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To investigate the attitudes to health and work of general practitioners (GPs) with training in occupational medicine (OM) compared with non-OM trained GPs, since the introduction of the fit note.
Changes to the UK sickness certification system since 2010 and the introduction of the fit note required GPs to change their focus to what patients can do, rather than what they cannot do in relation to work. In an effort to reduce the UK sickness absence burden, GPs completion of the fit note should help to keep people in work, or assist patients to return to work as quickly as possible after a period of absence.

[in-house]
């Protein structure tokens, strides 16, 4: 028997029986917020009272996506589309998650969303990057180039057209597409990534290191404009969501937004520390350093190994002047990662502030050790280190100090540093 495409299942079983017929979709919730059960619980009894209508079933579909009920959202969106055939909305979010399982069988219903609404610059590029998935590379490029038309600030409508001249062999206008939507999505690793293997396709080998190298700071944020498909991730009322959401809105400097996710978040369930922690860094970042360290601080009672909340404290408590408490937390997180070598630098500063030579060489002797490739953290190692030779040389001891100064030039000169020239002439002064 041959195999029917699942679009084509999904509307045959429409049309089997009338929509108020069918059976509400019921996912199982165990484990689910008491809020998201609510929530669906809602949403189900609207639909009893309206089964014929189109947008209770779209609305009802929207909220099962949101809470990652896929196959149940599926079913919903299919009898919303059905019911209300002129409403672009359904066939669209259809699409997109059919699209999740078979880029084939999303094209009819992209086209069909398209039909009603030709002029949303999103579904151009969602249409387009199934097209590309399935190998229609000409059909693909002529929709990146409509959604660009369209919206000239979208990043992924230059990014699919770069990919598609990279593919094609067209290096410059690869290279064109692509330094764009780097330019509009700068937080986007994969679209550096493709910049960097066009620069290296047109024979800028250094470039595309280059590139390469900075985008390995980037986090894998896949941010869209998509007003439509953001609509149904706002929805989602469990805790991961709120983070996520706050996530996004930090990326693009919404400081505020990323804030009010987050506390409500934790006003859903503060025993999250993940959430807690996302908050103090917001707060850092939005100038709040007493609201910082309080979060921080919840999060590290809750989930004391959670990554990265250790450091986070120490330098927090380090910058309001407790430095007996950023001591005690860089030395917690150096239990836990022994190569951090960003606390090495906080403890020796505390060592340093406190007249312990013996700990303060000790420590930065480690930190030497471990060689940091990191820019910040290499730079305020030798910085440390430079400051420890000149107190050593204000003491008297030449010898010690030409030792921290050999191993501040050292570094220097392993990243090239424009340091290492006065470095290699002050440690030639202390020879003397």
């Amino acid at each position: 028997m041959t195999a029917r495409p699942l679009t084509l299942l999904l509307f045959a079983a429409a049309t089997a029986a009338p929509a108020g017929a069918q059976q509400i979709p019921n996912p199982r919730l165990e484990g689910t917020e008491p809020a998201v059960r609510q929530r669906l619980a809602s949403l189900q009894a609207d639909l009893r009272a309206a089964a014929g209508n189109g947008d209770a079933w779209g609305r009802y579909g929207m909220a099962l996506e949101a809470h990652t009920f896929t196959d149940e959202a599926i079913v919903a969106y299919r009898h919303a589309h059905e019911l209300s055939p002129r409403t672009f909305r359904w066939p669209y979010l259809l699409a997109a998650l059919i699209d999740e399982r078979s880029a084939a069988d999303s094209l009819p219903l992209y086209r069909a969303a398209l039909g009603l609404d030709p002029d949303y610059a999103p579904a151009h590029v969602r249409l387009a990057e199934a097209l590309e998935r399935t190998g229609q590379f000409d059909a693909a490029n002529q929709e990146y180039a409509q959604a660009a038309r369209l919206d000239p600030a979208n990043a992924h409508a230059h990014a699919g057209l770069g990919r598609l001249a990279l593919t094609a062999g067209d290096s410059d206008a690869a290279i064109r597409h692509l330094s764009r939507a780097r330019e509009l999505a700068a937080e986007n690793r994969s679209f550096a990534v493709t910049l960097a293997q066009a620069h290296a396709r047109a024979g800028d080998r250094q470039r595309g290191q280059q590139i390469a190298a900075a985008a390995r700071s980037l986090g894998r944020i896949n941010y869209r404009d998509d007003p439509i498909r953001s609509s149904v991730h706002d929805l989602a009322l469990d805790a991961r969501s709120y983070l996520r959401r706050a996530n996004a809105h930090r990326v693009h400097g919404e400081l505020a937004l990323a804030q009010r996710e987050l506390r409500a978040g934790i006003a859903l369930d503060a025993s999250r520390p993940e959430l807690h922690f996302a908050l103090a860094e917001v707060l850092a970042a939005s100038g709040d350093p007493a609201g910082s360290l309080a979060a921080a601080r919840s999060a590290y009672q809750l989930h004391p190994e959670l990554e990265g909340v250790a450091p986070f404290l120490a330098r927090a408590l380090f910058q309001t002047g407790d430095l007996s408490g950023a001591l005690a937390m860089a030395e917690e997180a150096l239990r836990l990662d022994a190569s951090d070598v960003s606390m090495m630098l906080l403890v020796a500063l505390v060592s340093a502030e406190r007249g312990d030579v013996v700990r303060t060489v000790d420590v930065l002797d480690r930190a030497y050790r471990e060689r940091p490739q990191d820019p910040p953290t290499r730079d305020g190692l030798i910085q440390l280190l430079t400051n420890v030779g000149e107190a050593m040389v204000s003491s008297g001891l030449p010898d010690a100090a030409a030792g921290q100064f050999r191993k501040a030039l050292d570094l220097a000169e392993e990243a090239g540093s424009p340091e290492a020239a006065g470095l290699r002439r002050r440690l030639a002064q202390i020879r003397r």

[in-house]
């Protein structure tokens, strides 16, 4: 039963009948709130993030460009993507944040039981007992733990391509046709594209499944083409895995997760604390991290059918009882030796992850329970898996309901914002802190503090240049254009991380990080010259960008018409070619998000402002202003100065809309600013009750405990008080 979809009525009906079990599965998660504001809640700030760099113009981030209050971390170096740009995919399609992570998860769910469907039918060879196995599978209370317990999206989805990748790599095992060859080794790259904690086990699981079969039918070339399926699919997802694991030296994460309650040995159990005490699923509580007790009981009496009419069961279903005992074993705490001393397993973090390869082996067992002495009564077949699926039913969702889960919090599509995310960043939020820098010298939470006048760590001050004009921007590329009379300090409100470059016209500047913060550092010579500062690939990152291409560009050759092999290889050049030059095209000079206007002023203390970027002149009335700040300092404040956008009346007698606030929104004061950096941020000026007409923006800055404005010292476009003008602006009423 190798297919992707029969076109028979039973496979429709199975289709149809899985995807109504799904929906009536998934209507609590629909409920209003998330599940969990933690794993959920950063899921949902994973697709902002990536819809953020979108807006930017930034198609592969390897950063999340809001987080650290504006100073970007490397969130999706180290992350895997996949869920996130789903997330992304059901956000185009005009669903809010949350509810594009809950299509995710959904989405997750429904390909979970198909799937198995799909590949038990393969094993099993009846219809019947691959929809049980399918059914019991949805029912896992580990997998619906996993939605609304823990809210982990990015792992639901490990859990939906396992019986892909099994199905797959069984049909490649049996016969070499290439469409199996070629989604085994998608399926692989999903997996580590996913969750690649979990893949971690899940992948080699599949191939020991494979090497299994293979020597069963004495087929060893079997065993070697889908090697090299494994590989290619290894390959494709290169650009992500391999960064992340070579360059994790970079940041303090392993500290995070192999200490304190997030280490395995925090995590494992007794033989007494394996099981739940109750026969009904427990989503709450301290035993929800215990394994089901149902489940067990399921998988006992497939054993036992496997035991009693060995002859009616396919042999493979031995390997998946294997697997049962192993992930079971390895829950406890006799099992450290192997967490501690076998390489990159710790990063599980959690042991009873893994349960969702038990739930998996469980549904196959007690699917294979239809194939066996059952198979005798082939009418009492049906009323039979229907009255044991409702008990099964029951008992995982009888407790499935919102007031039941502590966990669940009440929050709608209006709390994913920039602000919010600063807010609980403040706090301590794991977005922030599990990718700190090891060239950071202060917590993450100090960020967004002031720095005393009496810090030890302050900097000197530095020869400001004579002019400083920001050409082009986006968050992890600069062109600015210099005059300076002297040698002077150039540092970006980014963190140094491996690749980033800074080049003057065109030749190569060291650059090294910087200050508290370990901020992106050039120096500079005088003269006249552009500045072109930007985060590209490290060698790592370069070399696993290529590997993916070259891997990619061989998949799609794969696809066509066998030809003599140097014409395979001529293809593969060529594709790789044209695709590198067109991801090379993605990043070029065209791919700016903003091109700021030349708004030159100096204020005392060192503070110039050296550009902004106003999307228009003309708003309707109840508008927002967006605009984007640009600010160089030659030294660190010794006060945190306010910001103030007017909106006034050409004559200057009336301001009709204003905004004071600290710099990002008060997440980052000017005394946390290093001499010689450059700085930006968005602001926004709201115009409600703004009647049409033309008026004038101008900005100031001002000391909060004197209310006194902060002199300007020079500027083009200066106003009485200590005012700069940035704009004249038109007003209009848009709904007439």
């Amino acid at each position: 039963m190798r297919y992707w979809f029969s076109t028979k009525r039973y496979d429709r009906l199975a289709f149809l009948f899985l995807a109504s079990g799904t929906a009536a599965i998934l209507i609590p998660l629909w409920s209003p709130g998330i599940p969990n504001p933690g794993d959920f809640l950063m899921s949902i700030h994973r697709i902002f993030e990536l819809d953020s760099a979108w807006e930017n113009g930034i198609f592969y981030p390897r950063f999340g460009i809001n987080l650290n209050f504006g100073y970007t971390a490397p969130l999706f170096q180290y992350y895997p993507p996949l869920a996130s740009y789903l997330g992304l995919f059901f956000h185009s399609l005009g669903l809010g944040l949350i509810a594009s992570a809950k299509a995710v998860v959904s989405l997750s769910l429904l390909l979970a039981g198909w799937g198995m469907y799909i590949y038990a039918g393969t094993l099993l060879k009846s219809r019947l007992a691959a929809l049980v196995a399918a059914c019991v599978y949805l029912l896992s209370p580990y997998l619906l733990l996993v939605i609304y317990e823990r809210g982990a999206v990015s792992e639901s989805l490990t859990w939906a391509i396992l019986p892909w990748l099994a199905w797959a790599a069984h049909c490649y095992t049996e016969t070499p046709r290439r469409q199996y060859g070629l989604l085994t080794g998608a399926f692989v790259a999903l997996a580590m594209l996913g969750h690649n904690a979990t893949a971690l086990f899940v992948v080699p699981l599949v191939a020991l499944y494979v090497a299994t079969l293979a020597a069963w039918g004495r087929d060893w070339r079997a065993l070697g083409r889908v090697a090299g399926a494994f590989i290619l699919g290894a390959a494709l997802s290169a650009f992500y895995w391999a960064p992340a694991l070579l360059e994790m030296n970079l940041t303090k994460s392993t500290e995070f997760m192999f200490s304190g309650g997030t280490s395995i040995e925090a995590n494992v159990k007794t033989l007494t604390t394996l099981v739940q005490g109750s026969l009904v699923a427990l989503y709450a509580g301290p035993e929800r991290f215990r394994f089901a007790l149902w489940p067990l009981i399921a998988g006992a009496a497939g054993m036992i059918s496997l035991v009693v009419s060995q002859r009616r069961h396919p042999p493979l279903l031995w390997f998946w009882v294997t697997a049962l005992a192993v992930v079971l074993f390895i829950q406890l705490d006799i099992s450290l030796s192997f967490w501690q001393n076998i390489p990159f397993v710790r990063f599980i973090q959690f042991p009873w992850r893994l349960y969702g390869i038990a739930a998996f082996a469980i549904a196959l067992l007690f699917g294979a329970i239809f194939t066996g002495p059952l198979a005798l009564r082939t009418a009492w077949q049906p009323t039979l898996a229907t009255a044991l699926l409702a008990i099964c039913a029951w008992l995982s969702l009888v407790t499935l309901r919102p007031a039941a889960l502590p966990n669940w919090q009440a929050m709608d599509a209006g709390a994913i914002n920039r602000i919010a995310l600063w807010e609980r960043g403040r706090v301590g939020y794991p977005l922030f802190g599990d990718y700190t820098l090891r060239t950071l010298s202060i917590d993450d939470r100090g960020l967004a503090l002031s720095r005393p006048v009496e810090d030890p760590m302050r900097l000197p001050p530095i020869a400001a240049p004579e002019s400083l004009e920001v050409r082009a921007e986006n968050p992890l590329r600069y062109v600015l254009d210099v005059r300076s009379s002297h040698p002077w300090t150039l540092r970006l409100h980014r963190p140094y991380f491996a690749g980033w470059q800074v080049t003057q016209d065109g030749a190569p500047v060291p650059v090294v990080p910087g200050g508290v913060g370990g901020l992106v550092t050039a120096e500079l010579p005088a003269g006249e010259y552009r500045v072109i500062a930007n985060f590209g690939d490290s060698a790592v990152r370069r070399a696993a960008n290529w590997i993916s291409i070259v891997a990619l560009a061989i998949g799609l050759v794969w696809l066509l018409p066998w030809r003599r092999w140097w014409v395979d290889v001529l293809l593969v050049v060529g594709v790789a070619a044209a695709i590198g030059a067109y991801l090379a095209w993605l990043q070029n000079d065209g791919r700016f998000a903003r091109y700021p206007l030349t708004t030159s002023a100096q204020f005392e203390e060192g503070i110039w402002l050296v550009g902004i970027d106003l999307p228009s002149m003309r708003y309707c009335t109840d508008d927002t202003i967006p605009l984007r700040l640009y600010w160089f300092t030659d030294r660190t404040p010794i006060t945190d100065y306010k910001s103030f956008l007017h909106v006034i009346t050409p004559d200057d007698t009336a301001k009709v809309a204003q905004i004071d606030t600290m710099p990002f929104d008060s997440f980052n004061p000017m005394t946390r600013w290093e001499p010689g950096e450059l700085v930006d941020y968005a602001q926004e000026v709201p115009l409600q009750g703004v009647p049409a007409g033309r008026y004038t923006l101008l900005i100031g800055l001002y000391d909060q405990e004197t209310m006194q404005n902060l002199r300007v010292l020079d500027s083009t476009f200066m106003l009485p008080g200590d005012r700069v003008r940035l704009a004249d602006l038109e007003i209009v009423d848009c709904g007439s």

Questionnaire data were collected via the 7th National General Practitioner Worklife Survey.
Results indicate that responses from GPs who had undertaken training in OM, and GPs having received some form of work and health training in the 12-month period before the study were associated with significantly more positive attitudes to patients’ returning to work and to the fit note. This study reveals evidence of a difference between trained and non-trained GPs in their attitude to the fit note, and to work and health generally. Further work investigating the effect of specific training in OM on the management and recognition of ill-health by GPs is recommended.
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